‘Cloud Native’ is the definition that has emerged to capture the software design approach intended entirely for Cloud deployment, characterized by the integrated use of containers, microservices architecture and continuous deployment models.
The objective of our ebook Building the Cloud Native Enterprise is to include and expand upon this scope, to also look at the broader considerations of adopting the technologies – The new skills and team working models that they encourage and that make best use of their capabilities.
The Cloud Native Enterprise
Writing for Enterprise Management 360 Cloud industry guru Bernard Golden describes this overall context, the role going Cloud Native plays in achieving an all-cloud digital transformation:
Operating as a cloud-native organization requires changes in IT practices, but it also requires changes in how applications are planned, designed, built, and operated, and, in a digital enterprise, that affects business units as well. Trying to implement a cloud-native transformation in isolation without support from the entire business, including the CEO, is probably not possible. In short, high-level support is a necessary foundation for building an all-cloud enterprise.
He then walks through a short but comprehensive overview of the organizational shift required to support the shift in technology.
Fundamentally this recognizes that it’s about far more than simply migrating your existing IT ‘as is’ to the Cloud.. Everything changes, an evolution from the on-premise paradigm and all of the associated development and support procedures change with it. Monitoring tools must be updated for a much more dynamically fluid IT environment and similarly so must the maintenance procedures.
New, accelerated approaches to software development and deployment will have considerable impact downstream on the IT Service Operations team, captured in this AWS blog by Mark Schwartz previously CIO of a major US Government agency, where he notes:
“In my role as CIO of USCIS I once made the mistake of not paying enough attention to that portion of ops that lies outside of DevOps. We had a large initiative going on with about 15 agile teams. When they released code into production, they found that they needed to set up a process for handling user problems and questions, production incidents, and monitoring alerts. As the system became more complex, this burden became heavier. In a few cases, business leaders as well as teams working on other systems downstream and upstream complained that they hadn’t been notified of outages that affected them.”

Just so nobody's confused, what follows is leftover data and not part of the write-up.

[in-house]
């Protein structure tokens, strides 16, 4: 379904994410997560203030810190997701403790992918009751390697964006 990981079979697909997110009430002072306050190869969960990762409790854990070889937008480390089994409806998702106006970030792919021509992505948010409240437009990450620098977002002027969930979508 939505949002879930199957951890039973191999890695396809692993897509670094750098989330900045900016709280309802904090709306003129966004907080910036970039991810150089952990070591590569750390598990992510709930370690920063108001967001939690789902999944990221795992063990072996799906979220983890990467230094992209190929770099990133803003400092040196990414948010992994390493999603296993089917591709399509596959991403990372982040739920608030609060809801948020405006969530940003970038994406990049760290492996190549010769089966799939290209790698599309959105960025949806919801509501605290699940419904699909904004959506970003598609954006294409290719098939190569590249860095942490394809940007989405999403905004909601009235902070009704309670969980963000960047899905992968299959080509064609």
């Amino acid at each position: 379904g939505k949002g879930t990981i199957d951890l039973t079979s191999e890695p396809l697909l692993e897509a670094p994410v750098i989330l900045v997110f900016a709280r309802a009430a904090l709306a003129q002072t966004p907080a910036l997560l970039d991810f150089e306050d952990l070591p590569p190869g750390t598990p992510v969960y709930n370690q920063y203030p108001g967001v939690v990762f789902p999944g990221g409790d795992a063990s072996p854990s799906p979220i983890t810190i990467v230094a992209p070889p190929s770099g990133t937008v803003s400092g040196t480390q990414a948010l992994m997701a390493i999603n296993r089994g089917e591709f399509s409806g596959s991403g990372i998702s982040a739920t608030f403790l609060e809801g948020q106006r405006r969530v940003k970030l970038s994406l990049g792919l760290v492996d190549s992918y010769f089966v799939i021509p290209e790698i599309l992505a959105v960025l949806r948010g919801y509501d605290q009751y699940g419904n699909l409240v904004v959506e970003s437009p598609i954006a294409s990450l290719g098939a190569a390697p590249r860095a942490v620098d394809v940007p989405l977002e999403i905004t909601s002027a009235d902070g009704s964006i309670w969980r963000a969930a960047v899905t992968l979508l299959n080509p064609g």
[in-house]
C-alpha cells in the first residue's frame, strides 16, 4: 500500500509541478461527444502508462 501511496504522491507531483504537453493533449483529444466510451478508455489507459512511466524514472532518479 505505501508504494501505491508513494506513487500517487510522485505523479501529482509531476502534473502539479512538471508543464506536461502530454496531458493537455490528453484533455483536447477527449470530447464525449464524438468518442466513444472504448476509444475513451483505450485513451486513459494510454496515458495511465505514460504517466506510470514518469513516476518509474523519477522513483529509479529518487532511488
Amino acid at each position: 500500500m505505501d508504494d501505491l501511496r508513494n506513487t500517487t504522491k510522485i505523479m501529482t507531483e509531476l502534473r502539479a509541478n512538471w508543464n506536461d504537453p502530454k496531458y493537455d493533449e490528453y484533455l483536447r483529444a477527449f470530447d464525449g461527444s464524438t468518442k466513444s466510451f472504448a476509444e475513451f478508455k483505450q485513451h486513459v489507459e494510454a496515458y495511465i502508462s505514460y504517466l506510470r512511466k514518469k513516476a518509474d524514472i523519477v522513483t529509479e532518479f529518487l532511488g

In our blog review of Nirmata we highlight how new vendors are addressing this challenge, synthesizing ITIL procedures with DevOps practices, with other vendors such as Stackarmor identifying the same market need and positioning their technologies to address “The DevOps Gap“:
Our guide will explore each of these areas in detail.
Another key perspective is to consider how a Cloud Native approach will yield powerful solutions for key enterprise scenarios.
The scope of activity for Cloud Native is typically defined by the software development lifecycle only – ‘Enterprise Cloud Native’ expands this scope to consider the full landscape of other technologies and deployment challenges a typical large enterprise organization will face, including but not limited to:
Legacy / Hybrid Cloud
Working only with pure Cloud-based services is an ideal most enterprises are a long way from reaching yet; the production environments they must work with and deploy to will also feature a variety of legacy platforms and technologies. CIO.com explores this question.
Innovative Digital Solutions
The fundamental purpose of Cloud Native, to speed the process of releasing new digital innovations, highlights the nature of this challenge. For example retailers might want to roll out cryptocurrency payments to their Point of Sale terminals.
The challenge of doing so was noted in this Scotsman article, highlighting that many enterprises will find their legacy IT environments aren’t yet capable of easily integrating new technologies like Blockchain.
One keynote scenario is e-commerce. Our case study review of Comic Relief shows how the use of microservices proves invaluable in achieving massively scalable payment processing, spreading them across multicloud deployment.
Our guide will define and explore a number of similar use case solution models.
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